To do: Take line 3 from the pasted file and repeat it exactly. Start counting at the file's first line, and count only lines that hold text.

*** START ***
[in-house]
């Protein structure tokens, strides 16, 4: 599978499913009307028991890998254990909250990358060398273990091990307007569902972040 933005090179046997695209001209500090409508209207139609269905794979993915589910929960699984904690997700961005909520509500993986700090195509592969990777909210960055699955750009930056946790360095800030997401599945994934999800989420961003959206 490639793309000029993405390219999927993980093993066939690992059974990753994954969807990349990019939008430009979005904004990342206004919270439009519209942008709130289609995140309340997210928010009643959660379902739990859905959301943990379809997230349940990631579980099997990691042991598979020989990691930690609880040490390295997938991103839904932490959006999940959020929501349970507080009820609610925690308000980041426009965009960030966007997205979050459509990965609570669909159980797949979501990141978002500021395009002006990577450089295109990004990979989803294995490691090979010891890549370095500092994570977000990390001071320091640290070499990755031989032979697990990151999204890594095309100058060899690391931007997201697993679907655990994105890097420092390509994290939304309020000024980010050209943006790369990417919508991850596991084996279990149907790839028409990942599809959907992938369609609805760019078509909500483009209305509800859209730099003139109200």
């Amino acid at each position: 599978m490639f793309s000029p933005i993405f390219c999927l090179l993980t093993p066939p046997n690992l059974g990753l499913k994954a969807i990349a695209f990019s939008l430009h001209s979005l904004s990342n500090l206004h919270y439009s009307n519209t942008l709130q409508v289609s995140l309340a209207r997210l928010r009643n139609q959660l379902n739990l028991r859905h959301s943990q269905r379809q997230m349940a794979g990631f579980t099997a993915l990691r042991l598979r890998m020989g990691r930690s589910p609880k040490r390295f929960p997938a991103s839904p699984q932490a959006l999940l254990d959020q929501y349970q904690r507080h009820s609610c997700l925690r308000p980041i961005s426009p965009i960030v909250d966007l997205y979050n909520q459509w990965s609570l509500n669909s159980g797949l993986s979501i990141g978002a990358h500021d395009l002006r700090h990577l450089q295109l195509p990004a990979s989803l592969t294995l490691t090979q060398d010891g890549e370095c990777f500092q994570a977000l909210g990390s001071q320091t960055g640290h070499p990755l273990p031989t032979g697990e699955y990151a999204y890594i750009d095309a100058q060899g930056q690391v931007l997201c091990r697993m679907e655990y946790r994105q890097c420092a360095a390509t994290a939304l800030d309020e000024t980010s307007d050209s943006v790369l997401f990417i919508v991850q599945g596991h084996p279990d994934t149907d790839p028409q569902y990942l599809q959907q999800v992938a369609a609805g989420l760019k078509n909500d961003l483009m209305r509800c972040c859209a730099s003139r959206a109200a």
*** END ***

């Amino acid at each position: 599978m490639f793309s000029p933005i993405f390219c999927l090179l993980t093993p066939p046997n690992l059974g990753l499913k994954a969807i990349a695209f990019s939008l430009h001209s979005l904004s990342n500090l206004h919270y439009s009307n519209t942008l709130q409508v289609s995140l309340a209207r997210l928010r009643n139609q959660l379902n739990l028991r859905h959301s943990q269905r379809q997230m349940a794979g990631f579980t099997a993915l990691r042991l598979r890998m020989g990691r930690s589910p609880k040490r390295f929960p997938a991103s839904p699984q932490a959006l999940l254990d959020q929501y349970q904690r507080h009820s609610c997700l925690r308000p980041i961005s426009p965009i960030v909250d966007l997205y979050n909520q459509w990965s609570l509500n669909s159980g797949l993986s979501i990141g978002a990358h500021d395009l002006r700090h990577l450089q295109l195509p990004a990979s989803l592969t294995l490691t090979q060398d010891g890549e370095c990777f500092q994570a977000l909210g990390s001071q320091t960055g640290h070499p990755l273990p031989t032979g697990e699955y990151a999204y890594i750009d095309a100058q060899g930056q690391v931007l997201c091990r697993m679907e655990y946790r994105q890097c420092a360095a390509t994290a939304l800030d309020e000024t980010s307007d050209s943006v790369l997401f990417i919508v991850q599945g596991h084996p279990d994934t149907d790839p028409q569902y990942l599809q959907q999800v992938a369609a609805g989420l760019k078509n909500d961003l483009m209305r509800c972040c859209a730099s003139r959206a109200a």